A human centric approach to HCM implementation

As we have seen in the shift of the HR function in recent years, to a more people focussed role, the implementation of technology also needs to take a human centric approach and put employee experience at the core of decision making. 

We explored this topic in our latest webinar with Ben Whitter, best-selling author of ‘Employee Experience’ and widely noted expert on HR, as well as HR consultants from Wahler HR, Elisabeth Jahl and Georgina Frölichsthal. You can watch the webinar here, or we’ve summarized our experts’ take on best practices for ensuring successful digital adoption of HCM software


1. Employee experience

Remember end users are just humans. The experience of the employee should be at the heart of your approach. From an early stage consider the following:

  • Keep lines of communication open
  • Know your audiences real pain points 
  • Listen to concerns and feedback

“We need to question the foundations of why we are embedding a new technology or software, and whether it adds massive value to the employee experience. Employee experience is about the outcomes that people are delivering from their work and work life – is it about creating a seamless digital experience that enables them to deliver their very best performance and fulfil their potential.”

Ben Whitter

“Human centricity is really important, you don’t want to just select a software because it has great functionalities, it needs to address the organizations demands and therefore the demands of the people using it. It is no longer just HR using the software, but rather the whole company, so there needs to be widespread adoption and engagement with any new technology for it to be deemed successful”

Georgina Frölichsthal

2. Experience the change

Practice co-creation with employees to create high impact experiences and projects that are important to people AND the company. This can help generate:

  • An openness to change
  • A view of where there’s a need for behavioural change
  • Employee understanding of benefits for themselves
  • Employees feel they have an active role in shaping the future of HR

“By conducting a stakeholder analysis in the beginning you can highlight the needs of the different stakeholders, and understand how they would like to be involved in the process. Additionally, involving the most important stakeholders in a core project team results in an alignment on the end goal and employees feel like they have a role in shaping what the HR function looks like. Keep stakeholders involved so they have realistic and positive expectations of what the technology will bring to their role”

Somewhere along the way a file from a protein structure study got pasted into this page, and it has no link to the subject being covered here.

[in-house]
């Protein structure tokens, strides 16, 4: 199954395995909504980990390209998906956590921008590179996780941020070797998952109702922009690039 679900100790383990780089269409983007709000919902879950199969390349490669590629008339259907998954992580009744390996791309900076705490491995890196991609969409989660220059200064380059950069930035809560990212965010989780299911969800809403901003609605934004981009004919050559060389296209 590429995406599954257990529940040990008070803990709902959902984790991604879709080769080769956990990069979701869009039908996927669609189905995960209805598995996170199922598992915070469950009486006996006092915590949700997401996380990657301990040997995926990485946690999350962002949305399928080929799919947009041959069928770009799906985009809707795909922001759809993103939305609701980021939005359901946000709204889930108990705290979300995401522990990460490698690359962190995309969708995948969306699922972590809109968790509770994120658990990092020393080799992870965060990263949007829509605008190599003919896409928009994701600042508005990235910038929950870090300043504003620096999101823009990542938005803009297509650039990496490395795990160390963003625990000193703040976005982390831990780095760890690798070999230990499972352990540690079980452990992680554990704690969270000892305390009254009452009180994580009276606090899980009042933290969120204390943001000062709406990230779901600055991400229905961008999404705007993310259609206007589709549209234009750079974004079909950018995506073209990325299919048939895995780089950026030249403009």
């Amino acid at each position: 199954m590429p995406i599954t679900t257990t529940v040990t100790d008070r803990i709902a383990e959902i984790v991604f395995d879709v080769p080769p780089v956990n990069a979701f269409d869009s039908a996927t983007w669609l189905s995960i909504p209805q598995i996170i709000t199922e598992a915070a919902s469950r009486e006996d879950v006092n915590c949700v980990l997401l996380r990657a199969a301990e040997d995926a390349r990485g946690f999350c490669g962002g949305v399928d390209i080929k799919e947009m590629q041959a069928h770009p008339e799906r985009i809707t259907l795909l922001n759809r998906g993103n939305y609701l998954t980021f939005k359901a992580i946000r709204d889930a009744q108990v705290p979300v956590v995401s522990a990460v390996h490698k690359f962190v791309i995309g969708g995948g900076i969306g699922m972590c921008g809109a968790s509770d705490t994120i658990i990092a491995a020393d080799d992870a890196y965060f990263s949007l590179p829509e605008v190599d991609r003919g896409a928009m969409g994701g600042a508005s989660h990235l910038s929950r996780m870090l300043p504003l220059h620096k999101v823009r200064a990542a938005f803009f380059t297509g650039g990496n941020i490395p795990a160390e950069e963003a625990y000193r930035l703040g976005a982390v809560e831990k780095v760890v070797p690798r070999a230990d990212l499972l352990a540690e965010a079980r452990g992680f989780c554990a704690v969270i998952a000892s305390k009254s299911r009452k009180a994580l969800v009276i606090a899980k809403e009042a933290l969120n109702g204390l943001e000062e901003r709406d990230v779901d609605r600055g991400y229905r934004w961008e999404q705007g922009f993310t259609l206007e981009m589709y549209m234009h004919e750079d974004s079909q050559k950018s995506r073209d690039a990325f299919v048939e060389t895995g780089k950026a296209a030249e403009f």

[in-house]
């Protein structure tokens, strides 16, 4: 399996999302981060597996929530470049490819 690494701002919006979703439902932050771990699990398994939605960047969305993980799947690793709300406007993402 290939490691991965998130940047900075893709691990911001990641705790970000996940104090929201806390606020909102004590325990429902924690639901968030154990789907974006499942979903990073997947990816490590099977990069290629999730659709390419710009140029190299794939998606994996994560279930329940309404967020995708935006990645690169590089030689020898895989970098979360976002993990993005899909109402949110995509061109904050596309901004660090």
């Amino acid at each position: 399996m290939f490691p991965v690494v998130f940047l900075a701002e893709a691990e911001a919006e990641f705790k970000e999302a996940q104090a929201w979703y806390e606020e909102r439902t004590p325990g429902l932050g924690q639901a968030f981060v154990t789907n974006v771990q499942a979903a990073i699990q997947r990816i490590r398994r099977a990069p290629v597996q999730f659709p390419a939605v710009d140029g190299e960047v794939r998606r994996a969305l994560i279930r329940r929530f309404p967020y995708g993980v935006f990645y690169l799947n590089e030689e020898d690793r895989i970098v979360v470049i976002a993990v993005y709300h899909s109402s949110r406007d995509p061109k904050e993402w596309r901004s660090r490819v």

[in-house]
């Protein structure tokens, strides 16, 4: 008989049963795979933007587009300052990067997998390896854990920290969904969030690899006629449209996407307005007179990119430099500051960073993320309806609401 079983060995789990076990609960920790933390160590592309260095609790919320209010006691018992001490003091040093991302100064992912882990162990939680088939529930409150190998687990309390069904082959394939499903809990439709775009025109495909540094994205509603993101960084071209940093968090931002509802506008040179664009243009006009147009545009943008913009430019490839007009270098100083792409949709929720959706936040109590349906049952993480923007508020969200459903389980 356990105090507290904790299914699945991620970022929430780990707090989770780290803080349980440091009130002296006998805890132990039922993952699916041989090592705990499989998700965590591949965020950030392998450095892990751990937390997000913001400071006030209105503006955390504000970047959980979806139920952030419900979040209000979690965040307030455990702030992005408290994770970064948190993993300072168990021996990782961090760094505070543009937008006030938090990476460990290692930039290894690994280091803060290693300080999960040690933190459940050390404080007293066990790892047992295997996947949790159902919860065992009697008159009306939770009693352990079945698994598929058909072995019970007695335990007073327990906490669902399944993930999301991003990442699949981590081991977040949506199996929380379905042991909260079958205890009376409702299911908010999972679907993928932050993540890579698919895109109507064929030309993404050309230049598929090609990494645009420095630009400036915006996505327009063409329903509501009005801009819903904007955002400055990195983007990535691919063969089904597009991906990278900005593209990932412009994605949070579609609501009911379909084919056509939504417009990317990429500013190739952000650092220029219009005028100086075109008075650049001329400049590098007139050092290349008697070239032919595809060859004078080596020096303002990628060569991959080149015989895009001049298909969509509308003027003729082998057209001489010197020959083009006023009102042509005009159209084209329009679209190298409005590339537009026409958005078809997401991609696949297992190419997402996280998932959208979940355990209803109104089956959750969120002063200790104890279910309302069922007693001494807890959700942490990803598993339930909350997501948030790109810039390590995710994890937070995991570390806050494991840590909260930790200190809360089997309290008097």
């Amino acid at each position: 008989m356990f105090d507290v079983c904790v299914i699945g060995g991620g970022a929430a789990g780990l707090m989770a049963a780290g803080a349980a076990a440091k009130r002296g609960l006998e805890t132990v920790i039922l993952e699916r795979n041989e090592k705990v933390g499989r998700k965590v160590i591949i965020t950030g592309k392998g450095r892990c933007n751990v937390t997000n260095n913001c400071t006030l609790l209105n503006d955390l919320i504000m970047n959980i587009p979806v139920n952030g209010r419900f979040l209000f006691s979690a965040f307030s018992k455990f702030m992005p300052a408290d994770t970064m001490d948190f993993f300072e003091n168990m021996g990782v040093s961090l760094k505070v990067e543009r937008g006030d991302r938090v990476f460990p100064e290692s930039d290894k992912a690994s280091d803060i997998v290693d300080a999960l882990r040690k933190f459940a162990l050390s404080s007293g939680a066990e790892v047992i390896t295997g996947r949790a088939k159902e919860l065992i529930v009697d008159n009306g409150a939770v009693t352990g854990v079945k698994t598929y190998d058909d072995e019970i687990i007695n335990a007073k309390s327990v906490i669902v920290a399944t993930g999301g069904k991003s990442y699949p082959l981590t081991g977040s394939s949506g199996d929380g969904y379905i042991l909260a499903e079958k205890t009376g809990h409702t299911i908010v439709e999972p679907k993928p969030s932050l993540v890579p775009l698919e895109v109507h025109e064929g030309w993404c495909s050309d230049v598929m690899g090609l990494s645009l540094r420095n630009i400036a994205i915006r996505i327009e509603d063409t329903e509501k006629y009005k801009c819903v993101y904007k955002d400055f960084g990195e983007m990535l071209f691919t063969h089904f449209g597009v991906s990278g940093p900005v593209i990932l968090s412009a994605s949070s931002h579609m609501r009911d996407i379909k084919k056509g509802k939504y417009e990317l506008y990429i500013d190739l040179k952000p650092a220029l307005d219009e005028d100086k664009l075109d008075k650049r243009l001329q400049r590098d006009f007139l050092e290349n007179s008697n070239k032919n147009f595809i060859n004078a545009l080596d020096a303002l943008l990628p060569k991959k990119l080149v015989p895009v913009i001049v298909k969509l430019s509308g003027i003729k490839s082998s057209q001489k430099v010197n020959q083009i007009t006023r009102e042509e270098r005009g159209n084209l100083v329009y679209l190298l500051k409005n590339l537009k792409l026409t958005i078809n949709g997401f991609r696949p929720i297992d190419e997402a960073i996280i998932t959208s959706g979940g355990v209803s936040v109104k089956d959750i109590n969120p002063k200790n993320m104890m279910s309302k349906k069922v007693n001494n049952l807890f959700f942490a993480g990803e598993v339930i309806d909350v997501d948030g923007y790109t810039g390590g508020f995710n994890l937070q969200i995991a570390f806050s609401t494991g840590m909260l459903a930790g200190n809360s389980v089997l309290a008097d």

Georgina Frölichsthal

“A lot of companies are held back because they aren’t listening to employees enough when they consult on new technologies and platforms. Going out to the front line and asking ‘what would make work better and easier for you?’ is going to steer the ship in the right direction and result in an implementation that is shaped towards users.”

Ben Whitter

3. Learn and grow

Scale and deepen learnings into the organization by measuring success based on adoption and engagement. Support these learnings with:

  • Celebrating successes along the way
  • Getting people to talk about the positive outcomes
  • Measuring engagement and employee experience

“There are three main things to keep in mind through the implementation journey to ensure you learn and grow. You should allow communication to flow two ways, and so any concerns voiced from employees can be tackled. Keep stakeholders involved so you can understand if the technology meets their needs and is easy to use. And finally, make sure they feel supported and know that any fears they may have will be addressed.”

Georgina Frölichsthal

“Immerse employees in the change and the experience of the new technology, by showing them the benefits and helping them realise the benefits of using the new software or platform.”

Ben Whitter

4. On-going support

Give users the confidence that they’ll be supported throughout their adoption journey. Digital Adoption Platforms (DAPs) can give people the confidence that they’ll be able to handle the change. That no one will be left behind. How a DAP can help:: 

  • Navigation – provide users with interactive guides to make any task or process simple
  • Monitor – detailed analytics on how well software is being accepted and where users struggle 
  • Engage – update users when there are new features or announcements
  • Support – offer 24/7 support, and access to support content from existing knowledge bases

“Change is a constant thing. We need to not just consider the introduction of new technology but new functionalities and updates that are continuously being released. At Userlane we are creating a DAP that gives people the confidence that they will be able to handle any digital change and feel supported in adapting to it. Userlane provides guides that show the practicalities of a software, but it is also a communication tool so users can understand what has changed and why.”

Felix Eichler

“A Digital Adoption platform allows you to design interactive guides dependent on the user’s needs. They know that when using any new software, they have continuous on-hand support to help with any issues they may run into. There is no longer a need for extensive training material, but rather an automated version that is user specific.”

Elisabeth Jahl

The post A human centric approach to HCM implementation appeared first on www.userlane.com.

A human centric approach to HCM implementation